We are in the middle of autumn now but some pollinators are still active such as butterflies, bumblebee queens, some hoverflies and honeybees. Especially the young bumblebee queens need to find enough nectar now to help them survive winter in hibernation. To provide nectar-rich plants well into autumn here are some suggestions what to plant:

All autumn flowering species of Michaelmas daisies (Aster spp.) are great for pollinators and look brilliant in the autumn garden. They need good soil and a sunny place to flower well.  Michaelmas daisies will flower until the first sharp frosts in November and attract bees, hoverflies and butterflies.

A Comma on Aster novae-angliae
A cuckoo bumblebee on Aster flowers

Great for pollinators, especially bees, are Ice plant (Sedum spectabile) and Stonecrop (Sedum telephium). Both plants should be planted in full sun and on well-drained soil as they will flop over in shade. They look pretty planted together with smaller Michaelmas daisies and ornamental grasses.

Another pretty plant attractive to pollinators is Sneezewort (Helenium autumnale). The plants will start flowering at the end of July and continue until well into autumn. In wetter years they might need staking so have supports ready before the plants start to flop over. Bees and butterflies like to visit the plants.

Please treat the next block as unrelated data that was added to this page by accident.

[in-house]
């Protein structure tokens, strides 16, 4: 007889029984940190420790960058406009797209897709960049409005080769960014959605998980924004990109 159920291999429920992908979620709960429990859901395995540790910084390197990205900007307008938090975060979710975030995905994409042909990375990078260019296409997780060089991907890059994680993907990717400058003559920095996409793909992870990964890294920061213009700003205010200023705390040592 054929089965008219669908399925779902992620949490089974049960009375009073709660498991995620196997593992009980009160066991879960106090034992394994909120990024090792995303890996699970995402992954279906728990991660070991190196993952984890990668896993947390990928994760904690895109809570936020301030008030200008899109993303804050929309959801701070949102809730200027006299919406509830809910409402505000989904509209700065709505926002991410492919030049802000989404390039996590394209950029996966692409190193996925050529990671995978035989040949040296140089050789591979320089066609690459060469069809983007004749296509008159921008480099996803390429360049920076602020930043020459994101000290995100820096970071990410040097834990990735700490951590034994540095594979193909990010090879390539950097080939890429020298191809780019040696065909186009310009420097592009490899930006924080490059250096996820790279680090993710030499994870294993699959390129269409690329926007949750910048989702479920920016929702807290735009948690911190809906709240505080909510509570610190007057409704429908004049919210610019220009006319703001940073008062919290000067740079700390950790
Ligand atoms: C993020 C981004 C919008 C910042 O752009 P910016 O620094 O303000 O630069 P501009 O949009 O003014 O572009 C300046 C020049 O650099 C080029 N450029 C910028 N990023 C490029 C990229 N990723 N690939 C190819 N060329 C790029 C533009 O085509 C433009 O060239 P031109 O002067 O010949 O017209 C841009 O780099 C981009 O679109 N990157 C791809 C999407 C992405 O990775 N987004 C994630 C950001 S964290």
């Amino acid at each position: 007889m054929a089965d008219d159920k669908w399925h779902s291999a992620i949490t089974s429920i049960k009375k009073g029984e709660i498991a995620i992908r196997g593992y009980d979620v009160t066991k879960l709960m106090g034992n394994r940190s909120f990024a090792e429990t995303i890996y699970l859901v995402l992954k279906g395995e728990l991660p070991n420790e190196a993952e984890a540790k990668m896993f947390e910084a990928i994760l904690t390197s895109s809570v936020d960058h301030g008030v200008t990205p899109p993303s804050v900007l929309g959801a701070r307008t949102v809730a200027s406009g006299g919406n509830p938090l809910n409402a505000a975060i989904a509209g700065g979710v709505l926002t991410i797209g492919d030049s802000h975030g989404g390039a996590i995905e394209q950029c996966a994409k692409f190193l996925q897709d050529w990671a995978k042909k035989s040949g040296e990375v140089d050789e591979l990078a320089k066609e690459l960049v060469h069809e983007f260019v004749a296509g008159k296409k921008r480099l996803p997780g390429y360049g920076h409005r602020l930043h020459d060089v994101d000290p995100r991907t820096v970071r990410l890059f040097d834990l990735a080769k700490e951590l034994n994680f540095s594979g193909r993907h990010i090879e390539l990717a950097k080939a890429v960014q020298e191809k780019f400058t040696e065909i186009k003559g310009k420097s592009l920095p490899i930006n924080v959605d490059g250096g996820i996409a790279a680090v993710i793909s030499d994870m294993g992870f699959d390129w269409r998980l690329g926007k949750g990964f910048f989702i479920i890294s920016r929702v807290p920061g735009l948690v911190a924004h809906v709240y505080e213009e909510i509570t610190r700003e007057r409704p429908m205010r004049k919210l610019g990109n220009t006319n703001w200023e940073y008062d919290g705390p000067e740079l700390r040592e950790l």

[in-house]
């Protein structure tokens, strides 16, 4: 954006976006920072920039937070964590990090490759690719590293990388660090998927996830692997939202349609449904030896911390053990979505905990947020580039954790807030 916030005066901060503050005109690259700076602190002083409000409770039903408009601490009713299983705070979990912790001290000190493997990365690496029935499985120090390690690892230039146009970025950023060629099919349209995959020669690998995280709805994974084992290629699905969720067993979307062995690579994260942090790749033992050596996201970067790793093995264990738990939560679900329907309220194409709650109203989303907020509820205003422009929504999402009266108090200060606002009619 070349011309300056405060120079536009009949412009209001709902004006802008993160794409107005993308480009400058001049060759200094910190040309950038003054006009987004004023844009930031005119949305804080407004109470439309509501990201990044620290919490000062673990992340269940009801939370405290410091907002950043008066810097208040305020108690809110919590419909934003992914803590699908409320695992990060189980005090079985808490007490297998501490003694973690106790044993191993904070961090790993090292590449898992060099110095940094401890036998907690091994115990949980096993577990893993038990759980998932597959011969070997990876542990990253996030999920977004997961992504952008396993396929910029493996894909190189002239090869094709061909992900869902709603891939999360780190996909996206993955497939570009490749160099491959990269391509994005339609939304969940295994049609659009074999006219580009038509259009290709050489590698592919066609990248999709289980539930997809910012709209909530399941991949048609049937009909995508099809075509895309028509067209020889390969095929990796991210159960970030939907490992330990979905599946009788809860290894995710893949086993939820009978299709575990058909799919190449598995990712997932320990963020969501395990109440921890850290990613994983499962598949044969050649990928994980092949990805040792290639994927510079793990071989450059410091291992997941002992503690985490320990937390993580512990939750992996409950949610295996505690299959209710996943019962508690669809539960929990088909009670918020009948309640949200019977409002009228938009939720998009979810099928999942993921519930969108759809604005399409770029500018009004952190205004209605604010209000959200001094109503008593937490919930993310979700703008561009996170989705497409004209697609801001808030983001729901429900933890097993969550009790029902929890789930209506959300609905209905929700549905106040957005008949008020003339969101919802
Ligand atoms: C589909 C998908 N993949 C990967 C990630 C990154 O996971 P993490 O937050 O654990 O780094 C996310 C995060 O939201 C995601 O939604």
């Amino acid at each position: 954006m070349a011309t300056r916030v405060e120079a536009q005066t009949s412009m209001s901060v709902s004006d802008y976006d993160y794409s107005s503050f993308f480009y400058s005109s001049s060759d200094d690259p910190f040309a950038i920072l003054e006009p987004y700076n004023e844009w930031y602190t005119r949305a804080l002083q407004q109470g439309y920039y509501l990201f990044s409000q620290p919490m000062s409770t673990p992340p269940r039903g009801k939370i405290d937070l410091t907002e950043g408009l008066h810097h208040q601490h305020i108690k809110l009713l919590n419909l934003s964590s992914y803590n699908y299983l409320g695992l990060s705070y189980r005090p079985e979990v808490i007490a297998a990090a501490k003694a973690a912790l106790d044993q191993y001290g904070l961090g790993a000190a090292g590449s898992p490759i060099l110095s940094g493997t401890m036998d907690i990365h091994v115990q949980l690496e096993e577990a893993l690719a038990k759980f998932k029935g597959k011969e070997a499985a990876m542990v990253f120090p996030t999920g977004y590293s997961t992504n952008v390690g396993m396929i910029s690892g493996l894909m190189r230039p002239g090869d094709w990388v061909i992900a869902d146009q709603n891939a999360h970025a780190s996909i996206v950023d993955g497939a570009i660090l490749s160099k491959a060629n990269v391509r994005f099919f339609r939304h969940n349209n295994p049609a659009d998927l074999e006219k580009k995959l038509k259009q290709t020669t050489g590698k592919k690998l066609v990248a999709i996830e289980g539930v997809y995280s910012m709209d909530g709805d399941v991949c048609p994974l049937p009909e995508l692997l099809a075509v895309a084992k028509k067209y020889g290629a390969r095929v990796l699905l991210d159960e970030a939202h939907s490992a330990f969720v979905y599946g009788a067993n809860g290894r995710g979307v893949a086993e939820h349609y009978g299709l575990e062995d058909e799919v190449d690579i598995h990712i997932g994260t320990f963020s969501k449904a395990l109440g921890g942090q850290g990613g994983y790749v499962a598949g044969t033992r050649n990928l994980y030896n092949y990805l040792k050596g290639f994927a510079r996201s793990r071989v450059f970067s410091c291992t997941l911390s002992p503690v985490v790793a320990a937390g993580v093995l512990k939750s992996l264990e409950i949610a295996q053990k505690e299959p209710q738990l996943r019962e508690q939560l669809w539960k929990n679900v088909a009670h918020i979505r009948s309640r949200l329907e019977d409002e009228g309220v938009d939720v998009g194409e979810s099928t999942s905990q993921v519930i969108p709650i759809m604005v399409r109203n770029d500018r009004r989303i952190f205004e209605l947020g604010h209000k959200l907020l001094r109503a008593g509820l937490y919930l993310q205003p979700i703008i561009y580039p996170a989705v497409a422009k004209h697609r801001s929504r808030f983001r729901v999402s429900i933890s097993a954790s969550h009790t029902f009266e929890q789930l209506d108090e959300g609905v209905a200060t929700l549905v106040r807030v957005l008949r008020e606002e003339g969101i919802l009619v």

A honeybee visiting a Helenium flower

Black-eyed susan (Rudbeckia fulgida) is a pretty plant with yellow daisy flowers with a dark centre. The plant does not need a lot of care and can be planted in sun as well as half shade in normal garden soil. The flowers appear in August and last until the end of October. Bees and butterflies find the flowers irresistible.

Red bistort (Persicaria amplexicaule) has small bright red flowers and large, prominently veined ovate leaves. The plants can grow up to 1.20 m tall so need a bit of space. Plant in moist soil in full sun for the best flower display. Bees and hoverflies will visit the flowers but the plants seem to be especially attractive to wasps which like to drink the nectar.

The Small-headed sunflower (Helianthus micocephalus) is quite an impressive plant growing up to 1.80 tall. A popular cultivar is Helianthus `Lemon Queen` with pretty yellow daisy flowers on top of tall stems. The plants are flowering well into October and attract mostly bumblebees and butterflies.

Some Penstemons (for example Penstemon `Andenken an Friedrich Hahn`) will also flower well into autumn and attract mostly bumblebees which can access the long tubular flowers better than other pollinators. Penstemons are often short-lived perennials and some are not very winter-hardy so remember to take cuttings in autumn and provide some winter protection. They survive winter best if planted in very well-drained soil.

If you like Dahlias (Dahlia x hybrida) try to plant the single-flowered varieties (such as the various Bishop Dahlia varieties) and avoid the big showy double-flowers which provide no nectar. In mild areas (especially when planted in well-drained soil) you can leave the tubers in the ground over winter but if you have heavy soil or live in a colder area lift the tubers and put them in a box with just moist sand or wrap them in newspaper and store in your cellar or frost-free garage.

Verbena (Verbena bonariensis) is a very pretty plant but quite short-lived. The purple flowers, born in clusters on the top of tall slender stems, look beautiful in the late autumn sunshine and are loved by bees and butterflies.